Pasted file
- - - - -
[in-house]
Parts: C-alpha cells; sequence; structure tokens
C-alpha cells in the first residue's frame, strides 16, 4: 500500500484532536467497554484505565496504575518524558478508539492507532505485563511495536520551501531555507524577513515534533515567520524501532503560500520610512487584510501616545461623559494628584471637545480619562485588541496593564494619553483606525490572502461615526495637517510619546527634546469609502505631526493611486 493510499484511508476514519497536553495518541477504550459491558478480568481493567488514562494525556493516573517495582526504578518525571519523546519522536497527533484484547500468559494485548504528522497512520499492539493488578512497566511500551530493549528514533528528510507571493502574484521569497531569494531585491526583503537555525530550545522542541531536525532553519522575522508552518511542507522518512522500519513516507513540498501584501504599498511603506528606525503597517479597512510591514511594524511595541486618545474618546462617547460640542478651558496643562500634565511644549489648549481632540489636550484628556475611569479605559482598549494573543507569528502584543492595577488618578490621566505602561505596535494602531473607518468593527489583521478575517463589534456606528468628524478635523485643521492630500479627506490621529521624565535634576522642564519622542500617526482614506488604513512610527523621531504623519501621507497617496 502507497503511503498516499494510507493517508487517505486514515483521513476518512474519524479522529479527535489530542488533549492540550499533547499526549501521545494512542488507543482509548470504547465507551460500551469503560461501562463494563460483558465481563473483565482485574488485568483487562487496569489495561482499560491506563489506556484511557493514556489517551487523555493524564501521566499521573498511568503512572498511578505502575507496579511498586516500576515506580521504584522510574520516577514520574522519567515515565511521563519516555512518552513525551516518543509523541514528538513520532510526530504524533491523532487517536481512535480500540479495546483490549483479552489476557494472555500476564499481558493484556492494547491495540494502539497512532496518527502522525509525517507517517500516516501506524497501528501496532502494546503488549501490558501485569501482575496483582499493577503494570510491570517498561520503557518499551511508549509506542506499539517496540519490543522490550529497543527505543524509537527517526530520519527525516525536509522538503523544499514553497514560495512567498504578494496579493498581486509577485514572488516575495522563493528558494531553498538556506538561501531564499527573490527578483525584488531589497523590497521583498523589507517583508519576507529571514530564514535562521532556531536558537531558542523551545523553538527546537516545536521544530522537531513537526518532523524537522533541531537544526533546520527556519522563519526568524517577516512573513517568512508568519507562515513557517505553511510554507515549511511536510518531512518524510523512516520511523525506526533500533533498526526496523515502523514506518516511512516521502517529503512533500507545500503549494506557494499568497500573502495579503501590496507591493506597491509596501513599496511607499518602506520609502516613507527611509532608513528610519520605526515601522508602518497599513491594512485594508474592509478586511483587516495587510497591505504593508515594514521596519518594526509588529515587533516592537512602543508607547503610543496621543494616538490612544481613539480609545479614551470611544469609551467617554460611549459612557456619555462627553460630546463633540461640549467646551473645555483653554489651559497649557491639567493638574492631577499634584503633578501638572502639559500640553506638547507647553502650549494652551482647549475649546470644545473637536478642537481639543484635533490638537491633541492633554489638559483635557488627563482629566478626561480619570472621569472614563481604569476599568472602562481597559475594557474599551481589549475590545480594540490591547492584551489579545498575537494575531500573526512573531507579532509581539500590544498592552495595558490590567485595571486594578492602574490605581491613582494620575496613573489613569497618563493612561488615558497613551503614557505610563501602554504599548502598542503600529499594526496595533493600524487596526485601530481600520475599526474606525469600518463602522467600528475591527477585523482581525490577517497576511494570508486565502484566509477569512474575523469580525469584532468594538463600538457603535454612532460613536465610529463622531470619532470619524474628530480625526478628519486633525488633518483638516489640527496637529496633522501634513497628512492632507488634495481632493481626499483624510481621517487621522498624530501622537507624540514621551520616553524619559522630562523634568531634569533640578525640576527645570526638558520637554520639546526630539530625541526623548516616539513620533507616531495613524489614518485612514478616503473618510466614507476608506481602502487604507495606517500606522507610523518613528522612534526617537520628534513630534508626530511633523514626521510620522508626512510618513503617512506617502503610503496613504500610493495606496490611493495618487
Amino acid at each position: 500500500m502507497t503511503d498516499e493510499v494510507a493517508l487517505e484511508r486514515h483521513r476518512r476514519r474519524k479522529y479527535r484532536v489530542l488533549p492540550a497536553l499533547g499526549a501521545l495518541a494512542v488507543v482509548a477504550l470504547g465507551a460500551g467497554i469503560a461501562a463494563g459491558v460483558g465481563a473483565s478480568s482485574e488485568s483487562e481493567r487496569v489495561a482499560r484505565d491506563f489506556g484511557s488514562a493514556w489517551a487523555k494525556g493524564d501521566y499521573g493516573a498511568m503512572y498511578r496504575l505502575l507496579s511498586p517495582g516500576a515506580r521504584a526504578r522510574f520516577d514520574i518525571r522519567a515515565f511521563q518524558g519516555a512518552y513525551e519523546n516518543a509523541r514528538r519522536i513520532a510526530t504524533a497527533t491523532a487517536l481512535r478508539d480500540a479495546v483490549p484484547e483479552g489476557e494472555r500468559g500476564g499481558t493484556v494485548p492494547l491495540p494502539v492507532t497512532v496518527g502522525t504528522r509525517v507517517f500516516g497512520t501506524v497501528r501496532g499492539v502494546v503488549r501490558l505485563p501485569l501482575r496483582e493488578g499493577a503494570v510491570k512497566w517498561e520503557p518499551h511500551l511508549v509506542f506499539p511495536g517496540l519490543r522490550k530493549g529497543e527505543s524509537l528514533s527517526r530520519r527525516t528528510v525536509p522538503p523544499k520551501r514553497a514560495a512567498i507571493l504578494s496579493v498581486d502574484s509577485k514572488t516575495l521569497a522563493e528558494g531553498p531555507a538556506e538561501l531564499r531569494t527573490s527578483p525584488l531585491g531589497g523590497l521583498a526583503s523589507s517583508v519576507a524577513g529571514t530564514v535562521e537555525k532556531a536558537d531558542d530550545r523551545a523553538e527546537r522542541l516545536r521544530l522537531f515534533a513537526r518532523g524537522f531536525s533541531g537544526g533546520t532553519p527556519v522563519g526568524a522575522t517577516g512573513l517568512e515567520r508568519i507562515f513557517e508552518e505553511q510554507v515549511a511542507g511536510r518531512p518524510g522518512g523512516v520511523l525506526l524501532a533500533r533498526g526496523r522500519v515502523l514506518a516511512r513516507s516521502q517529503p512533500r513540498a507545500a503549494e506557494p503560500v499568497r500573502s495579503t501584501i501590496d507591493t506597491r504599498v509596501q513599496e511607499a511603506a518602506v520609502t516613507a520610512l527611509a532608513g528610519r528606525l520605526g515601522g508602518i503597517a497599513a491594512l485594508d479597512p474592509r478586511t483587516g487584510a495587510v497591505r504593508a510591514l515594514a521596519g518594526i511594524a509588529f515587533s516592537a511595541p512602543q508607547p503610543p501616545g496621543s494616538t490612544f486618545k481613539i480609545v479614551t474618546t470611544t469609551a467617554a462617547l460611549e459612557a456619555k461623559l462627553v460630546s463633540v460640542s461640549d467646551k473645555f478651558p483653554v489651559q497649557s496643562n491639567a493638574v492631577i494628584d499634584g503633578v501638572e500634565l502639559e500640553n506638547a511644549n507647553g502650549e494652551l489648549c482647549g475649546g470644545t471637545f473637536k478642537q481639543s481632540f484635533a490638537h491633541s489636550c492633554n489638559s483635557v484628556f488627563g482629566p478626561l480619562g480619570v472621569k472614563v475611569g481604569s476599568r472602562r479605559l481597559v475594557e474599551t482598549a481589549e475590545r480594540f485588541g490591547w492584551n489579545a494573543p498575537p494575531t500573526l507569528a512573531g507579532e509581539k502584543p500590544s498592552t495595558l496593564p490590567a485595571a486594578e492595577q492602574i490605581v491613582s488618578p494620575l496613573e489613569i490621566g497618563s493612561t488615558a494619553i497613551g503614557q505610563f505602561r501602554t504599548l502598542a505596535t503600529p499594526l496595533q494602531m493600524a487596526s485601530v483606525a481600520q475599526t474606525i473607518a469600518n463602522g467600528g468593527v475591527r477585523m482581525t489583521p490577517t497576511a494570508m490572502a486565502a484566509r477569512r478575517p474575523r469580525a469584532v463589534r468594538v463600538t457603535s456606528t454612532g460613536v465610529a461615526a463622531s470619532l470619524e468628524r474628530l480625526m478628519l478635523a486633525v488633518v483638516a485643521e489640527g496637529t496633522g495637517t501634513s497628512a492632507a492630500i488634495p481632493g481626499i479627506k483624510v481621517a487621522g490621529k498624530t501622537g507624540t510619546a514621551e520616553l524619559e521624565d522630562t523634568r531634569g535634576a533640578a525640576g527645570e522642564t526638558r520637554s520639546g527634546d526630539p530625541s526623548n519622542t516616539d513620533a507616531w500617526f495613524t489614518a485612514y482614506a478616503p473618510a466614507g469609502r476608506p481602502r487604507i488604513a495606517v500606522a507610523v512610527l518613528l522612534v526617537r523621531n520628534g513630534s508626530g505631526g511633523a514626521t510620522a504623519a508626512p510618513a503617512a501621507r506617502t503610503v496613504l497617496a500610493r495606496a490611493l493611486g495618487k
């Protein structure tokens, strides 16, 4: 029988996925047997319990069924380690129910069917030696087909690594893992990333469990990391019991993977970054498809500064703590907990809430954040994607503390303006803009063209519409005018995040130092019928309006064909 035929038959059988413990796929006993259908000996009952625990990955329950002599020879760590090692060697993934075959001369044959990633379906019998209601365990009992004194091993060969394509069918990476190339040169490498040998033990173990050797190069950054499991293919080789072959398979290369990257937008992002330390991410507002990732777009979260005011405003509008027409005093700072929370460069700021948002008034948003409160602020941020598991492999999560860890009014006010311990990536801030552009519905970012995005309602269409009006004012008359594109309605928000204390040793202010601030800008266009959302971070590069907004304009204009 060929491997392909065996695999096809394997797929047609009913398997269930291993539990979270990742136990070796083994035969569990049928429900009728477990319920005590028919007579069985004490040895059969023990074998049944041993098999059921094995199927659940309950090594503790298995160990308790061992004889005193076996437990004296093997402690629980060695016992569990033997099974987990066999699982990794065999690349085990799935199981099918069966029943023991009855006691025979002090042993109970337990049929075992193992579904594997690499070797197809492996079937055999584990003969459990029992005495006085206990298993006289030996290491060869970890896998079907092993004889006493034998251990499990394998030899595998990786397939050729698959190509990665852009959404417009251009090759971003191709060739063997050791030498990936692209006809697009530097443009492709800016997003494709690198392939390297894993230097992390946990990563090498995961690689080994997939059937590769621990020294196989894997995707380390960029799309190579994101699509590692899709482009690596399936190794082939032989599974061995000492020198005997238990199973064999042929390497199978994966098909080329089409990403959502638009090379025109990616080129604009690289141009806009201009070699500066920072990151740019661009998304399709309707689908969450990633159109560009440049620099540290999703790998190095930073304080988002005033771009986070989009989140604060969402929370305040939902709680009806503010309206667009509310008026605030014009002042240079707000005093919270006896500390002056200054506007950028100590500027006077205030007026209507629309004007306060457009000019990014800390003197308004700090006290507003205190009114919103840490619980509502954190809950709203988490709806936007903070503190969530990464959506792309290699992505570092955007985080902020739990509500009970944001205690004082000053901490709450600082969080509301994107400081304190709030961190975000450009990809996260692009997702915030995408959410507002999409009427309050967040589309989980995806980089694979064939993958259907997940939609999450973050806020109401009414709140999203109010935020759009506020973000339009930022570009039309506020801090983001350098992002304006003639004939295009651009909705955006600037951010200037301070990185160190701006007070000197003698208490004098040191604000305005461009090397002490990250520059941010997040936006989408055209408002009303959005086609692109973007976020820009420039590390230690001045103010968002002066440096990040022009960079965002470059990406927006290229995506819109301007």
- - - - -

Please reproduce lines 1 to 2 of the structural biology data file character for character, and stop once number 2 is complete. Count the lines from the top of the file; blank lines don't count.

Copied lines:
[in-house]
Parts: C-alpha cells; sequence; structure tokens